Machine 2 was conceived through a number of rough sketches made in blue fountain pen. The drawings represented an idea of a machine rather than a plan for its construction. The machine itself was made in my attic studio from a variety of materials, some recycled. The process used for making this machine is similar to that used previously. It is more akin to dry stone walling than engineering.

A glossary of materials

Windscreen wiper
Found in the gutter, the windscreen wiper represents an upgrade from the original wooden arm. Having pre-drilled holes it was much easier to dismantle for transport to Exeter.

Surgical tape
I had broken my toe only a few weeks earlier and this leftover padded tape was lying around my studio.

Clip on bells
These were dug up from the garden, although a little rusty they still jingled. I attached them to the machine in order to weight the bottom of the arm. The bells improved the swing and made the camera tap on the glass a little more insistently.

Packing tape
This tape has “fragile” printed on it. It is usually used for wrapping sculptures. It was within reach at a vital moment.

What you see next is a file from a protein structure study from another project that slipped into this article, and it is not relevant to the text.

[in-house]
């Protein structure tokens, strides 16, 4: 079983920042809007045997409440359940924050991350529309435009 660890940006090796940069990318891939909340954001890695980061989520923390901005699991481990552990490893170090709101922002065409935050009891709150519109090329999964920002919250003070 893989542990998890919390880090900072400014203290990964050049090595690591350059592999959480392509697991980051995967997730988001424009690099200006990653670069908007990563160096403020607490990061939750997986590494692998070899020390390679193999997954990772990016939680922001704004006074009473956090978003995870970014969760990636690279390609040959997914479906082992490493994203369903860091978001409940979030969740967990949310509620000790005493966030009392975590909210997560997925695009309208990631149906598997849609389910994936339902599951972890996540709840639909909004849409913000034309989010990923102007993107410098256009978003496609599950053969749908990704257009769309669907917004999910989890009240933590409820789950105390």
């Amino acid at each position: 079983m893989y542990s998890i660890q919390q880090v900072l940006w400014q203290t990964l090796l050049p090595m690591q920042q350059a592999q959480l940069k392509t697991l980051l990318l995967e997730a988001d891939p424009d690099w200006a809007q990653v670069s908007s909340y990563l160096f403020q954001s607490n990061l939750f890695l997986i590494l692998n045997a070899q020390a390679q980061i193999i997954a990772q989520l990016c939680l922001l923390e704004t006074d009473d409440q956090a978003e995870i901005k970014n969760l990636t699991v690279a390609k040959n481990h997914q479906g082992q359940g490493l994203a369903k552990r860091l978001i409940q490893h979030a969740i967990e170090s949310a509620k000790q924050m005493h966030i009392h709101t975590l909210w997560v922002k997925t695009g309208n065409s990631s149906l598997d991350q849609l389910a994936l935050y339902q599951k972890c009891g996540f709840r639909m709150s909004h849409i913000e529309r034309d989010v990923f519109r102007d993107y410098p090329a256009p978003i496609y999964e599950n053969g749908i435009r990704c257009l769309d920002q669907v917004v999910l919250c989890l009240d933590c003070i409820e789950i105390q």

Shipped from Hong Kong this is a simple digital camera (find out more), it is tapped against the glass once every 20 seconds. The image it produces is soft and tinged with green. As it repeated hits the glass there are small interferences in the image it transmits to the screen hung on the wall behind it. This image is upside down and as the camera moves it swings in and out of focus. Opposite are a pair of glass automatic doors which open for people to enter the gallery.

Crudely formed with a coping saw to form a base and a cam. The cam is not smoothly cut leading to a juddering motion. There is nothing true about the construction, joints are loose leading to a great deal of play in the workings. This makes the movement of the camera extremely eccentric, tentative even.
Dansette legs
Broken down from a piece of bedroom furniture. The legs can be unscrewed for transport.

Cotton reel
This is used as a linkage for the cam. It is secured with a screw which occasionally slips out. This is the most common breakdown of the machine. The result of this breakdown is that the camera stops tapping on the glass and twitches.

This is a mirror ball motor, it turns at a rate of one revolution every twenty seconds. If over stressed it will grind and can reverse direction. Over time the plastic cogs will lose their teeth, the motor will skip and eventually lose all motion besides a slight judder.